Advice on Covid-19 for England

Withdrawal of UKHSA infection prevention and control for seasonal respiratory infection in health and care settings (including SARS-CoV-2) for winter 2021 to 2022

22 June 2022

The UK Health Security Agency (UKHSA) has stepped down its infection prevention and control (IPC) guidance for seasonal respiratory infection in health and care settings (including SARS-CoV-2) for winter 2021 to 2022. As this previously applied across the whole of the UK, this means you should revert to your Nation’s specific public health COVID-19 guidance for healthcare settings.


As part of the move to Green Phase, it was advised that some COVID-19 specific IPC measure can be stopped. This latest UKHSA update recommends that the following COVID-19 specific IPC measure can also be stopped:

  • Universal masking

This means asymptomatic non-clinical staff, patients and visitors are no longer required to wear a face covering when in the practice.

Optometrists and dispensing opticians should continue to wear a fluid resistant surgical face mask (FRSM) in situations set out in

  1. Performing procedures when in close proximity to the patient
  2. You consider there is a risk of respiratory infection
  3. There is a public health requirement to wear one, such as during a pandemic, unless the mask type specified by the relevant national or local public health guidance recommends an alternative specification and level of protection.

However, you may choose to continue implementing universal masking based on local COVID-19 case prevalence and/or if your practice based risk assessment deems it a necessary intervention to protect against droplet and airborne transmission and reduce the spread of SARS-CoV-2. Where patients have symptoms of respiratory infection and require face to face eye care, then appropriate transmission-based precautions should be applied, which may include face coverings.

The following public health guidance continues to apply:

  • Regular asymptomatic lateral flow device testing, as recommended by your nation’s health system
  • Management of healthcare staff with a positive COVID-19 result or COVID-19 positive close contact, including return to work criteria

Further information: COVID-19: information and advice for health and care professionals – GOV.UK (

The withdrawal of the UKHSA guidance does not mean a return to practice or business as it was before the pandemic. As we are in the Green Phase, you should continue to follow the GfPP, which has been updated to incorporate the good practices established over the past two years; the National Infection Prevention and Control Manual (NIPCM) and the COVID-19 specific IPC guidance for your nation.

COVID-19 continues to be a serious disease with new variants, and new waves are predicted to continue in the future. This means it is important to maintain high standards of IPC, including good hand hygiene, decontaminating equipment after use or contact with a patient and keeping up to date with the recommended immunisations.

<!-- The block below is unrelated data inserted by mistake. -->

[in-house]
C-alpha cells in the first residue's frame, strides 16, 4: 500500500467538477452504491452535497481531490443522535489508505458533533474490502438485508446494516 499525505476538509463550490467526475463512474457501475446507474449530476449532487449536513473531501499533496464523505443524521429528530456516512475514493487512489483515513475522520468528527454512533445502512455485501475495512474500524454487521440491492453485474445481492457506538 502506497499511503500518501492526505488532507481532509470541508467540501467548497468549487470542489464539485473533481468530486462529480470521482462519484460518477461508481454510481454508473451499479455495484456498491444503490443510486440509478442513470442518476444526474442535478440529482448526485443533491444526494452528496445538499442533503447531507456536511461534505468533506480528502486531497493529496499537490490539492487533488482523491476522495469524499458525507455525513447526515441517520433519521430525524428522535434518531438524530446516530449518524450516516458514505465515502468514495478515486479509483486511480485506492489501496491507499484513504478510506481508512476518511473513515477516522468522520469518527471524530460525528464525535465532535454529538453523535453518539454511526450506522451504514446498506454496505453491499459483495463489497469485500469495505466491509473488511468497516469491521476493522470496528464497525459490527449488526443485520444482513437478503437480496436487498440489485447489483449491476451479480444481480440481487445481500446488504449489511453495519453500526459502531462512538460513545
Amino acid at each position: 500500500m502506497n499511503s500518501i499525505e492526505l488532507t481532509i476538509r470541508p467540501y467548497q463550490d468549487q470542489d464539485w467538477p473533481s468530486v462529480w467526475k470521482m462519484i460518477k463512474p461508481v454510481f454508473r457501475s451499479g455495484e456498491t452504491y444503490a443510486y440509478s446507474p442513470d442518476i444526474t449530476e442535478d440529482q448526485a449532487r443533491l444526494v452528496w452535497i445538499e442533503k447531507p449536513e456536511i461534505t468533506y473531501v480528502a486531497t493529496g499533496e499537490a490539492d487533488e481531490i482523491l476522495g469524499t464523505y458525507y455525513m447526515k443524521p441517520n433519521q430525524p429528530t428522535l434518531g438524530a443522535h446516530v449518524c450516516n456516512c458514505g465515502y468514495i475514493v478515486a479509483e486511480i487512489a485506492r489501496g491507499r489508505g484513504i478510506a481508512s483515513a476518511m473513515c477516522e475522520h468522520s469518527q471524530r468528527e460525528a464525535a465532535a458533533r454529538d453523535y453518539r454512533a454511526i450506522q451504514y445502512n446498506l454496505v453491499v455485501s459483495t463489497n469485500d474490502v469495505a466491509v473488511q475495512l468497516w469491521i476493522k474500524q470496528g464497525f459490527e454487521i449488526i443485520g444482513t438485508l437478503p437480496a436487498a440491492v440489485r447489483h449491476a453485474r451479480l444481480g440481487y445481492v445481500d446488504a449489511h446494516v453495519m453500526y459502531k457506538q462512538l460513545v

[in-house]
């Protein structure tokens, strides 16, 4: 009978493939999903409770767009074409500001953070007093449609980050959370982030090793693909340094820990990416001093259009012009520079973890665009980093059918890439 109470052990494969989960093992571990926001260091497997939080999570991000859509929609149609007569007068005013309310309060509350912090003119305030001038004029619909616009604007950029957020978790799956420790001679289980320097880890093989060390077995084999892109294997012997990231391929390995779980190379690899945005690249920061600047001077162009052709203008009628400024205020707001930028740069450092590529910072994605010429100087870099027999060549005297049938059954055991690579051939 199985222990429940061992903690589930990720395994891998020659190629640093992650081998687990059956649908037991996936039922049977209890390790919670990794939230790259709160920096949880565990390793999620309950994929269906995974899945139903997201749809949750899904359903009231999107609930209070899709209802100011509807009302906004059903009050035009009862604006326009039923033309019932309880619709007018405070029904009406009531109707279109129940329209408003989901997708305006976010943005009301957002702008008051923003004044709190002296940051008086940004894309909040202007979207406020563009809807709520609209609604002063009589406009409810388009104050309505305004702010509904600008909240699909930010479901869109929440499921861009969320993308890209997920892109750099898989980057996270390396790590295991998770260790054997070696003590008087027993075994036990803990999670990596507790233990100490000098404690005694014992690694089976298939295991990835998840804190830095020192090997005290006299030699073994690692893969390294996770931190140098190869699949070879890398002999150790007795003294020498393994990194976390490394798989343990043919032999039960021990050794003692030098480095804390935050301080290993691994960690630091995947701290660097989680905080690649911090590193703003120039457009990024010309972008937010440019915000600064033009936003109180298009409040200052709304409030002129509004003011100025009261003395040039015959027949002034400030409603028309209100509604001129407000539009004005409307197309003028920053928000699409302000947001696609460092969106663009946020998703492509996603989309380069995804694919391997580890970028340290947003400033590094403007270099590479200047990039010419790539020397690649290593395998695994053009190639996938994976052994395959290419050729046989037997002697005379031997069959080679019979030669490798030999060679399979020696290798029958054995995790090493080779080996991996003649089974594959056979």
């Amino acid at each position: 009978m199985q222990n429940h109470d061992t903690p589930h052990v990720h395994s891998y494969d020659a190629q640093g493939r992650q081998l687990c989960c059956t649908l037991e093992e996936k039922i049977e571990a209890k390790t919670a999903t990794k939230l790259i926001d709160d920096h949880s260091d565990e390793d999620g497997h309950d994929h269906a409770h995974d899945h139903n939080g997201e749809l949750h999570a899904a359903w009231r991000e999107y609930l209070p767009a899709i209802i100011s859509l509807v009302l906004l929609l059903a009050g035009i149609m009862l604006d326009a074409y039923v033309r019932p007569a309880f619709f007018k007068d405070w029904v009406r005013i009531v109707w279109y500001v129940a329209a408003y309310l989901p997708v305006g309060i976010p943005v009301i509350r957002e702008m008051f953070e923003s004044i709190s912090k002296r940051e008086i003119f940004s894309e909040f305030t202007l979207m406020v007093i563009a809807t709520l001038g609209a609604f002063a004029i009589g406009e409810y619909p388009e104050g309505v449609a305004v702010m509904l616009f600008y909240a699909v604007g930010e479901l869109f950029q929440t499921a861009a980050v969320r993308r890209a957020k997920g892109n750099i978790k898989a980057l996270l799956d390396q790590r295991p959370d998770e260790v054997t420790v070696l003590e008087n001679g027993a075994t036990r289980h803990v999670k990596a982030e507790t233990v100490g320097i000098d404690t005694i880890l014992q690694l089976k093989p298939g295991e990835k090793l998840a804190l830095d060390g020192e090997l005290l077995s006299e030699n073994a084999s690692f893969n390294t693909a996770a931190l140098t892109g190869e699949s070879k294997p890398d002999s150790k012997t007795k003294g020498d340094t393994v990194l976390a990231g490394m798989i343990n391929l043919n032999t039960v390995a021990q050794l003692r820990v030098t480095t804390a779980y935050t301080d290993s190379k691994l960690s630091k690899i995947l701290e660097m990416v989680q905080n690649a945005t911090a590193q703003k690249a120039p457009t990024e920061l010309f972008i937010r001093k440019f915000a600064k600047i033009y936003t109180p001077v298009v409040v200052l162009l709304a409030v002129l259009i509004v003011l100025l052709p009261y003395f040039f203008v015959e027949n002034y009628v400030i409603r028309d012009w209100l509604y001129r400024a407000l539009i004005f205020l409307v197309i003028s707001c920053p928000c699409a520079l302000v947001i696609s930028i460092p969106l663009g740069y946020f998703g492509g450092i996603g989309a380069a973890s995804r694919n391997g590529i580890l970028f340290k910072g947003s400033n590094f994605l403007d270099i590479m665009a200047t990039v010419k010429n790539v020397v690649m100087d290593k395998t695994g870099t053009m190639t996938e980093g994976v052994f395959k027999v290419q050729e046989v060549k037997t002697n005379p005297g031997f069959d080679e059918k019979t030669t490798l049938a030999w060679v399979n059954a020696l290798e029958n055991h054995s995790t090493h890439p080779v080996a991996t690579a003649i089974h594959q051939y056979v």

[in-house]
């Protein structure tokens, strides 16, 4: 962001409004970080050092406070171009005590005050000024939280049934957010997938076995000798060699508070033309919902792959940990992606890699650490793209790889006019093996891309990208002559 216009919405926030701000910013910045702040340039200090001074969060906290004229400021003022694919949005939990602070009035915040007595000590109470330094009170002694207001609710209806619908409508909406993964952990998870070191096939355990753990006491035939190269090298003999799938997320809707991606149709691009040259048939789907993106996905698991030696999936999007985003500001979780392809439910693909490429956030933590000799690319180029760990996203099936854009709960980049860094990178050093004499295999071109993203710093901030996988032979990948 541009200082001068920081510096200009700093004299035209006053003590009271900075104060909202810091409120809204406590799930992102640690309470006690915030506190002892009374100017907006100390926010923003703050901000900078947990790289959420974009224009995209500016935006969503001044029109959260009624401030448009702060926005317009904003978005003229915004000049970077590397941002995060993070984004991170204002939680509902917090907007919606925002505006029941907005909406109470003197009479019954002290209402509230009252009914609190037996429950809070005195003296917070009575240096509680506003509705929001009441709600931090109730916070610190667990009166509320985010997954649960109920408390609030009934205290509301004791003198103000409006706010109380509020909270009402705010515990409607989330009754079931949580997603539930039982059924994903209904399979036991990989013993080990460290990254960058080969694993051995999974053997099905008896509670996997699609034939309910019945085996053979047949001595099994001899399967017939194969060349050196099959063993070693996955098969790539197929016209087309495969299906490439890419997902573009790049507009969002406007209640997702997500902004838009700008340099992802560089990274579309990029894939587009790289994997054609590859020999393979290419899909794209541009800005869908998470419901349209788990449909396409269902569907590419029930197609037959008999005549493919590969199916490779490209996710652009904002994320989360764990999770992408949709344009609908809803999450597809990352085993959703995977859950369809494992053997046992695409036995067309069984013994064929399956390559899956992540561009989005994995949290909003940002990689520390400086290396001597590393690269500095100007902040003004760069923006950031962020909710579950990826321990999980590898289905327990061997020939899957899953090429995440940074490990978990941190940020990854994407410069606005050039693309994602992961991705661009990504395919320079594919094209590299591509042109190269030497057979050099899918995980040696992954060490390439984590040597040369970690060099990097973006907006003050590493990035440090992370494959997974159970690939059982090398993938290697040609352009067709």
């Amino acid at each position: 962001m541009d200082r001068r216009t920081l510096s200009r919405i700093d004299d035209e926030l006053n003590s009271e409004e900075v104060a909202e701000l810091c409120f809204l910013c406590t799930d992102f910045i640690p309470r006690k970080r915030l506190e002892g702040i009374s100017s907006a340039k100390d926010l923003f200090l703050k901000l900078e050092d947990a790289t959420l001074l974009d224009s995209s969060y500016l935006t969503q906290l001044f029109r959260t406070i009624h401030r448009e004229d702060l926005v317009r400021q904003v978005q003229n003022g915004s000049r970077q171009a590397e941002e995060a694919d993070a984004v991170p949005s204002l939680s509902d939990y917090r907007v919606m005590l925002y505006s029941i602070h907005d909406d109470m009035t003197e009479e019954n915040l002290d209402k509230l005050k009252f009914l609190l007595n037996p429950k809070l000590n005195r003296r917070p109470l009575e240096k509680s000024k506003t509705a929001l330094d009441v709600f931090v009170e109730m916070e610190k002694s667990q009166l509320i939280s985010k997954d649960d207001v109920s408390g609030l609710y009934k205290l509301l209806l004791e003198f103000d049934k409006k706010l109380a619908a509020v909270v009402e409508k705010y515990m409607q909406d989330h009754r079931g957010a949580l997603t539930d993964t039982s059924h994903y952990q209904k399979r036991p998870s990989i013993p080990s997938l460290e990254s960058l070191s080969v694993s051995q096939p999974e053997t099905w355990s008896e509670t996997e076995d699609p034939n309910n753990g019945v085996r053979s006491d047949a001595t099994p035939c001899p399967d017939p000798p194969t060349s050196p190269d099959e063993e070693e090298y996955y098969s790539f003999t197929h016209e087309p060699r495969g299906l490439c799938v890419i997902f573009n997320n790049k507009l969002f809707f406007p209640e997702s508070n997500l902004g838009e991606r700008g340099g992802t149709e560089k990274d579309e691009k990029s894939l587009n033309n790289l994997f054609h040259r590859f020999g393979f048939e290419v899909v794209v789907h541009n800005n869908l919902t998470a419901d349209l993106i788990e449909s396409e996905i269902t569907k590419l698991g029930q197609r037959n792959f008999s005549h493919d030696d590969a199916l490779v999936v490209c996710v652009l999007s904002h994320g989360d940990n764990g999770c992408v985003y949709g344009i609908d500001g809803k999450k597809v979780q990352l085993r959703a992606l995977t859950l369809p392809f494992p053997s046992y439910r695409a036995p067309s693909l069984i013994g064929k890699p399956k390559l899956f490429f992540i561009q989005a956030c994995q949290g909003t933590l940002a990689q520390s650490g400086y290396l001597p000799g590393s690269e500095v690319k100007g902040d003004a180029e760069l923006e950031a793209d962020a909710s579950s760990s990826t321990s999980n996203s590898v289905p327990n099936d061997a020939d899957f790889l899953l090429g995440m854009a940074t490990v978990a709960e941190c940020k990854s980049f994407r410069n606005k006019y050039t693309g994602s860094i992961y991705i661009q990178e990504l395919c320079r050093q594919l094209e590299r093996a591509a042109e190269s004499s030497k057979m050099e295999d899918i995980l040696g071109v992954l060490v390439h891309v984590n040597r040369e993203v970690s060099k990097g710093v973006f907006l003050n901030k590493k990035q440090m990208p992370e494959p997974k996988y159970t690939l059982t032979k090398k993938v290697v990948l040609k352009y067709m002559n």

Updated Public Health Guidance for IPC - 1 June 2022

Read updated Public Health Guidance for IPC in England here.

Living with COVID 19 testing update 30 March 2022

Free LFD testing will continue for frontline health and social care staff. ABDO alongside AOP and FODO colleagues ensured that optical primary care continued to receive this support in line with keeping the profession and patients safe, as we learn to live with the continued threat of COVID. Please see the NHS England and NHS Improvement Living with COVID-19 testing update for full details regarding LFD testing.

A new platform also now replaces the previous PPE portal.  Free access to PPE is in place until March 2023. Find out more here.


England COVID Update - 25 February 2022

Following the update we circulated on Wednesday 23 February please see the letter from NHS England and NHS Improvement (NHSE/I) for your information which gives an update on the Living with COVID-19 white paper.

We are continuing discussions with NHSE/I, the College of Optometrists (CoO) and the Health Security Agency in line with progressing to the green phase and will communicate again once finalised.

Read letter here.

Removal of COVID-19 domestic restrictions in England

Please see our joint statement with the College of Optometrists (CoO) following the Prime Minister’s announcement this week, on removing all remaining COVID-19 legal restrictions from tomorrow, Thursday 24 February. This is distinct from the UK wide Infection Prevention and Control guidance for health and care settings, which should continue to be followed.

Self-isolation requirements and return to work criteria for health and care staff in England currently still apply and NHSE have confirmed they will be writing to contractors to confirm this in the coming days.

Optometry practices and staff should continue to follow the College’s Amber guidance and FAQs to maintain high standards of infection control to keep staff and patients safe from the continued risk of COVID albeit reduced risk.